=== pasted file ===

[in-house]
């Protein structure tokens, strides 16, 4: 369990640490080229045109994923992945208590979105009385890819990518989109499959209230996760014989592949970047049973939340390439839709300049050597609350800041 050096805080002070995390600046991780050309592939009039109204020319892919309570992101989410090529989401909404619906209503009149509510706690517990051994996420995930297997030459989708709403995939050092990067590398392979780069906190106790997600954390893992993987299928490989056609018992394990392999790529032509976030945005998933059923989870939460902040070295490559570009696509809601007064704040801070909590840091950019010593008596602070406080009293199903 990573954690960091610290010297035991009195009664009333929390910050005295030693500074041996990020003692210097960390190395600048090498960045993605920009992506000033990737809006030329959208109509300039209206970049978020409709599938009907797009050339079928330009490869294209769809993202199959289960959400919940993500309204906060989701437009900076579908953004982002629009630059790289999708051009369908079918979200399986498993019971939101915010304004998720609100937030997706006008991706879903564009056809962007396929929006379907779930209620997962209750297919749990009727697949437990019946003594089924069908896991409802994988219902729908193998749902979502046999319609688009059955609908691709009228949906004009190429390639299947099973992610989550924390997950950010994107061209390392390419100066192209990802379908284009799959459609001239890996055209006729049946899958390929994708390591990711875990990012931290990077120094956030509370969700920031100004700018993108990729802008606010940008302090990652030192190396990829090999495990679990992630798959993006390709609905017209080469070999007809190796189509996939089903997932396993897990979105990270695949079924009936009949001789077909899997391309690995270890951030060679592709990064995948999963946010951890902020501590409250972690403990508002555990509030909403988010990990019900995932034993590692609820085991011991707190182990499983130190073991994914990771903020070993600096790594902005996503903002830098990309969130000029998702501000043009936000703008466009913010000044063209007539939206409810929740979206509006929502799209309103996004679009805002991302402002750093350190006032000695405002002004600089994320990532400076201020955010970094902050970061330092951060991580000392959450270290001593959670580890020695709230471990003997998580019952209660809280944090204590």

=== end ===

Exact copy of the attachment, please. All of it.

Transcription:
[in-house]
């Protein structure tokens, strides 16, 4: 369990640490080229045109994923992945208590979105009385890819990518989109499959209230996760014989592949970047049973939340390439839709300049050597609350800041 050096805080002070995390600046991780050309592939009039109204020319892919309570992101989410090529989401909404619906209503009149509510706690517990051994996420995930297997030459989708709403995939050092990067590398392979780069906190106790997600954390893992993987299928490989056609018992394990392999790529032509976030945005998933059923989870939460902040070295490559570009696509809601007064704040801070909590840091950019010593008596602070406080009293199903 990573954690960091610290010297035991009195009664009333929390910050005295030693500074041996990020003692210097960390190395600048090498960045993605920009992506000033990737809006030329959208109509300039209206970049978020409709599938009907797009050339079928330009490869294209769809993202199959289960959400919940993500309204906060989701437009900076579908953004982002629009630059790289999708051009369908079918979200399986498993019971939101915010304004998720609100937030997706006008991706879903564009056809962007396929929006379907779930209620997962209750297919749990009727697949437990019946003594089924069908896991409802994988219902729908193998749902979502046999319609688009059955609908691709009228949906004009190429390639299947099973992610989550924390997950950010994107061209390392390419100066192209990802379908284009799959459609001239890996055209006729049946899958390929994708390591990711875990990012931290990077120094956030509370969700920031100004700018993108990729802008606010940008302090990652030192190396990829090999495990679990992630798959993006390709609905017209080469070999007809190796189509996939089903997932396993897990979105990270695949079924009936009949001789077909899997391309690995270890951030060679592709990064995948999963946010951890902020501590409250972690403990508002555990509030909403988010990990019900995932034993590692609820085991011991707190182990499983130190073991994914990771903020070993600096790594902005996503903002830098990309969130000029998702501000043009936000703008466009913010000044063209007539939206409810929740979206509006929502799209309103996004679009805002991302402002750093350190006032000695405002002004600089994320990532400076201020955010970094902050970061330092951060991580000392959450270290001593959670580890020695709230471990003997998580019952209660809280944090204590």